I am very excited about a new endeavor I am beginning on November 1. I can't say what it is right now but it's awesome! If you friend/follow/contact me at any of the links below you'll hear the big announcement!

What's the weirdest or spookiest thing that's ever happened to me? Hmmm. Guess I've been pretty lucky in that department. There was a time though, when I was still living at home, I was probably about 18. I was sitting in the den with my family; we had just returned from a movie I think. We were just sitting there talking, all of us in the den, when we heard footsteps in the basement. (The den had an open “wall” that consisted of a railing leading down to the basement, so every sound in the basement was easily heard in the den). As we were all staring at each other, we heard the basement that leads from the basement to the backyard open and close. We continued staring at each other for a minute, then my dad went downstairs to check it out and found nothing missing or disturbed. There was nothing missing or disturbed in the rest of the house either. Spooky!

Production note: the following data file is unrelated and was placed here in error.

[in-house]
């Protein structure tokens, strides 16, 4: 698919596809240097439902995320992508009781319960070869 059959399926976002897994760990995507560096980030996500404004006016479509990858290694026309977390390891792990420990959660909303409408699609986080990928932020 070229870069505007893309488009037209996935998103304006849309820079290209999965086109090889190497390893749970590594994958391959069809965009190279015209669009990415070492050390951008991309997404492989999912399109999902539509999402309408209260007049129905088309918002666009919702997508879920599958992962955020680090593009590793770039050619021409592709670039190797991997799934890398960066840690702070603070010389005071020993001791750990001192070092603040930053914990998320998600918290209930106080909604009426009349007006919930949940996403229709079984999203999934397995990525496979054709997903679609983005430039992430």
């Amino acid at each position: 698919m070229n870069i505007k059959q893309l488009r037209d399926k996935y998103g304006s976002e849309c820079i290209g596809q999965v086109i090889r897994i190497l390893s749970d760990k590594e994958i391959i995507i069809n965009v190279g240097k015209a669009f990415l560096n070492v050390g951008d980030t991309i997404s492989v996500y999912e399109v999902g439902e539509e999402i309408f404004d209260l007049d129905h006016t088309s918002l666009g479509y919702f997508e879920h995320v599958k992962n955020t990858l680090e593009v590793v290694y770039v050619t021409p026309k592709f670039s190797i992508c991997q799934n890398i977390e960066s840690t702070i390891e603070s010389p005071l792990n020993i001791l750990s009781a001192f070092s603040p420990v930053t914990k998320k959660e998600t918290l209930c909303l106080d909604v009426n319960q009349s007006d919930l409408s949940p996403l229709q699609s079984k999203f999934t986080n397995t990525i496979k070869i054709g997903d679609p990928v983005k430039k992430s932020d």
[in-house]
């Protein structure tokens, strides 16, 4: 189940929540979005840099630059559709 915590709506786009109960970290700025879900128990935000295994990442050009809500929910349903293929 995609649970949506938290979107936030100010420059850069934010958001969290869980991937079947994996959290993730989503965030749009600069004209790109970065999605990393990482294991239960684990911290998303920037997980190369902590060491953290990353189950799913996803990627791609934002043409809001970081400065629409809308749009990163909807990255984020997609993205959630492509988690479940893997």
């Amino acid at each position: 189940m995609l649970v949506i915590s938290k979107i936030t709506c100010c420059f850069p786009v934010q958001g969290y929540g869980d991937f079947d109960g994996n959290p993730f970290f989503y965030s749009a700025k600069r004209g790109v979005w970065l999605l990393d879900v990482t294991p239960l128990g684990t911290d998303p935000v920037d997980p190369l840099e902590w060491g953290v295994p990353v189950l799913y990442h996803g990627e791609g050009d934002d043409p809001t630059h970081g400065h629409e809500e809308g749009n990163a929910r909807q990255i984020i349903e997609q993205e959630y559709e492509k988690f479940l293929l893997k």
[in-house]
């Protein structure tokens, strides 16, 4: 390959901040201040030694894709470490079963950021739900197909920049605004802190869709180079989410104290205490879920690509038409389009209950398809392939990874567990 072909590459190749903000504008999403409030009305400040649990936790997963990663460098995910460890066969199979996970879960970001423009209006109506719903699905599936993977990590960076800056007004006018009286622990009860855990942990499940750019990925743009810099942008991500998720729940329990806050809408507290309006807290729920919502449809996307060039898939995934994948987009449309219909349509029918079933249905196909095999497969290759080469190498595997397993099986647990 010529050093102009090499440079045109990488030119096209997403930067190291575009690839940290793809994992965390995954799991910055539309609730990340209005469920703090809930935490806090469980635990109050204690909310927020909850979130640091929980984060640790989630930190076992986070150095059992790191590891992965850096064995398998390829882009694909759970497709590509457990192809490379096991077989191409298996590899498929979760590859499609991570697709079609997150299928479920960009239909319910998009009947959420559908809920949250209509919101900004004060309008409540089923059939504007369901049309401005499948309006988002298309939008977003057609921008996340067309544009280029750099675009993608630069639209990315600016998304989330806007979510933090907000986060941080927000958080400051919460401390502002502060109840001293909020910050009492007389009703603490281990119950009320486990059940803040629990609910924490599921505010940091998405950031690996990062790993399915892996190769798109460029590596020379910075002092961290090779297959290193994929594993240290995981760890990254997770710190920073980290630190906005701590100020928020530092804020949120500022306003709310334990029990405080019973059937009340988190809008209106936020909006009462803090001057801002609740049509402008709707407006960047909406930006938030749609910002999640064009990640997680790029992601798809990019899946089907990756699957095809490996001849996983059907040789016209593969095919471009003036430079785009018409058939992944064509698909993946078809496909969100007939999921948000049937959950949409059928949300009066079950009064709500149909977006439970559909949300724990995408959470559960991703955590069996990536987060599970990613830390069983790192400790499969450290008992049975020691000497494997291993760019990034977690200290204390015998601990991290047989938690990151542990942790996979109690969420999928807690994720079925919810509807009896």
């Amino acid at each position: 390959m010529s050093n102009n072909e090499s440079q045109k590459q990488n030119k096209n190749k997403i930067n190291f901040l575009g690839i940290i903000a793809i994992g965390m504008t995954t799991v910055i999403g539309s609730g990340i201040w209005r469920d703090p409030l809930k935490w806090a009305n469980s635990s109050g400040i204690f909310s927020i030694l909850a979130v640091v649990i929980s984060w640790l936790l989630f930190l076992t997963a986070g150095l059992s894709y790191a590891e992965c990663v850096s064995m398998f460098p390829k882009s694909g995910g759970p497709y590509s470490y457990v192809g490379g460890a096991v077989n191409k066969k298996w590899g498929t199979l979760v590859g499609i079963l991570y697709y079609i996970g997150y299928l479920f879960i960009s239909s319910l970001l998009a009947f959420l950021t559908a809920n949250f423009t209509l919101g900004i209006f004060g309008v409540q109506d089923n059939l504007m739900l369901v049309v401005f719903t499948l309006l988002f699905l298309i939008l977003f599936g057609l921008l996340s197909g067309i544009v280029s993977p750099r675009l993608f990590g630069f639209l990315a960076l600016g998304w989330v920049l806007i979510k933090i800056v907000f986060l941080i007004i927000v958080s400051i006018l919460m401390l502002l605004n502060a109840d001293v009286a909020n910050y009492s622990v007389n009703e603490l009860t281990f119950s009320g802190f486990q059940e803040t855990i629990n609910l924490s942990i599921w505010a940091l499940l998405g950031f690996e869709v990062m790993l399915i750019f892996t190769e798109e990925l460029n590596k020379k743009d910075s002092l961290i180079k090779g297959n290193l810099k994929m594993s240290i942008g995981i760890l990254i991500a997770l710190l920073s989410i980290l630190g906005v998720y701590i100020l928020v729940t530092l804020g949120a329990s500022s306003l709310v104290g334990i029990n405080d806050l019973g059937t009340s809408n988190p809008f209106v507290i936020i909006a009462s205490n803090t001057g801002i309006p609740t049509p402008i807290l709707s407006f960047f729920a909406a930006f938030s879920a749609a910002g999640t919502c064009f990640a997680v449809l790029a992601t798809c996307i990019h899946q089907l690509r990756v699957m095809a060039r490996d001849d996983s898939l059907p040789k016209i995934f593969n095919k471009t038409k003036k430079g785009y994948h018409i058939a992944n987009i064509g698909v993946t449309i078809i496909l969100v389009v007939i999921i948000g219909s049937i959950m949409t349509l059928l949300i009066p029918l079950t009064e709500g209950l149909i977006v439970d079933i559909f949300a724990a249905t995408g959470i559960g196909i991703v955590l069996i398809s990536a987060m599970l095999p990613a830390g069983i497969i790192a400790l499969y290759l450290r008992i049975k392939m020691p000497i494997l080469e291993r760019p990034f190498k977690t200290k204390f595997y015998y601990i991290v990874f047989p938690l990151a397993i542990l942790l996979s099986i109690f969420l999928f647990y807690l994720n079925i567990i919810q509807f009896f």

Follow/friend/contact me through any of the methods below.

My personal Facebook account
My Twitter handle: @authorkclark
Email: authorkclark@gmail.com
My editing services website

αωαωαωαωαωαωαω

I recently co-edited an anthology I'm very proud of – Terror Train.

The Terror Train rides, from city to city, from village to village, through states, across rivers and mountains. If only it could tell its tales of grisly murder, of demonic pacts, black holes into different dimensions and portals to other realms where the ghosts of train robbers hunt in perpetuity for that elusive bullion filled carriage that cost them their immortal souls. Behold the terrors the train has witnessed, see firsthand the horrors it has lived through and when you get on board, pray, pray you've entered the right one, on the right track, the one that does not lead to oblivion...

Terror Train contains stories by new and established authors, with a guest story by William F. Nolan.

All aboard!

αωαωαωαωαωαωαω

What Rose Saw by Krista Grabowski
Kindle Edition, 42 pages
Published October 3rd 2014